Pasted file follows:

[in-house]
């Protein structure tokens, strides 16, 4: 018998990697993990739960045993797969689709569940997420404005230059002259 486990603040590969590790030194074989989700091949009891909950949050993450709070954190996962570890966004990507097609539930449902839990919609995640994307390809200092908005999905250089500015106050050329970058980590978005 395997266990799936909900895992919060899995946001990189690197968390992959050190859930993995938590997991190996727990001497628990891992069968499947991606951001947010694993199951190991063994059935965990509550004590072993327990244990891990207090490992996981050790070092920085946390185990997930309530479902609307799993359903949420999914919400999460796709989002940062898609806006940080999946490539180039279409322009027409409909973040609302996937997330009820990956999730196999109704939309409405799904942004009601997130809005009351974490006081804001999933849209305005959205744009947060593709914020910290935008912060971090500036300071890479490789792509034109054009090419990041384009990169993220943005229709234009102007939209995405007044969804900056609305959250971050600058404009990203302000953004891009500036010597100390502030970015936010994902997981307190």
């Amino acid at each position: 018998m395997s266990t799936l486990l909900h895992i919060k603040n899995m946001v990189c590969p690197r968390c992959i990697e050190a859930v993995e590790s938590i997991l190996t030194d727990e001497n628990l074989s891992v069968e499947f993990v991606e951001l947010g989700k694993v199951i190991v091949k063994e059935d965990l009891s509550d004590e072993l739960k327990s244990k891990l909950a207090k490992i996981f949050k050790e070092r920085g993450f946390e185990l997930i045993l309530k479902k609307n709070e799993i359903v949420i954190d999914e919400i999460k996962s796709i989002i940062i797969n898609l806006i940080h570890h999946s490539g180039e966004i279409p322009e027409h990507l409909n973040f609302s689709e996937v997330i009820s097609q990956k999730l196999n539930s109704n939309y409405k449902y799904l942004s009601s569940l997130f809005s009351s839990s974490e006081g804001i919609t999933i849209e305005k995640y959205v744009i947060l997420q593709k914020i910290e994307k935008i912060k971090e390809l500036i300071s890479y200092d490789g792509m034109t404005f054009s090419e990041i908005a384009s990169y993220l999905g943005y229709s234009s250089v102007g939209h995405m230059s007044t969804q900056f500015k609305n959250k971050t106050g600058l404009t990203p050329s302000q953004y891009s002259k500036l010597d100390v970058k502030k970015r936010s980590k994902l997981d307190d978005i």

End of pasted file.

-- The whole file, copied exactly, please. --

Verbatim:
[in-house]
């Protein structure tokens, strides 16, 4: 018998990697993990739960045993797969689709569940997420404005230059002259 486990603040590969590790030194074989989700091949009891909950949050993450709070954190996962570890966004990507097609539930449902839990919609995640994307390809200092908005999905250089500015106050050329970058980590978005 395997266990799936909900895992919060899995946001990189690197968390992959050190859930993995938590997991190996727990001497628990891992069968499947991606951001947010694993199951190991063994059935965990509550004590072993327990244990891990207090490992996981050790070092920085946390185990997930309530479902609307799993359903949420999914919400999460796709989002940062898609806006940080999946490539180039279409322009027409409909973040609302996937997330009820990956999730196999109704939309409405799904942004009601997130809005009351974490006081804001999933849209305005959205744009947060593709914020910290935008912060971090500036300071890479490789792509034109054009090419990041384009990169993220943005229709234009102007939209995405007044969804900056609305959250971050600058404009990203302000953004891009500036010597100390502030970015936010994902997981307190």
């Amino acid at each position: 018998m395997s266990t799936l486990l909900h895992i919060k603040n899995m946001v990189c590969p690197r968390c992959i990697e050190a859930v993995e590790s938590i997991l190996t030194d727990e001497n628990l074989s891992v069968e499947f993990v991606e951001l947010g989700k694993v199951i190991v091949k063994e059935d965990l009891s509550d004590e072993l739960k327990s244990k891990l909950a207090k490992i996981f949050k050790e070092r920085g993450f946390e185990l997930i045993l309530k479902k609307n709070e799993i359903v949420i954190d999914e919400i999460k996962s796709i989002i940062i797969n898609l806006i940080h570890h999946s490539g180039e966004i279409p322009e027409h990507l409909n973040f609302s689709e996937v997330i009820s097609q990956k999730l196999n539930s109704n939309y409405k449902y799904l942004s009601s569940l997130f809005s009351s839990s974490e006081g804001i919609t999933i849209e305005k995640y959205v744009i947060l997420q593709k914020i910290e994307k935008i912060k971090e390809l500036i300071s890479y200092d490789g792509m034109t404005f054009s090419e990041i908005a384009s990169y993220l999905g943005y229709s234009s250089v102007g939209h995405m230059s007044t969804q900056f500015k609305n959250k971050t106050g600058l404009t990203p050329s302000q953004y891009s002259k500036l010597d100390v970058k502030k970015r936010s980590k994902l997981d307190d978005i």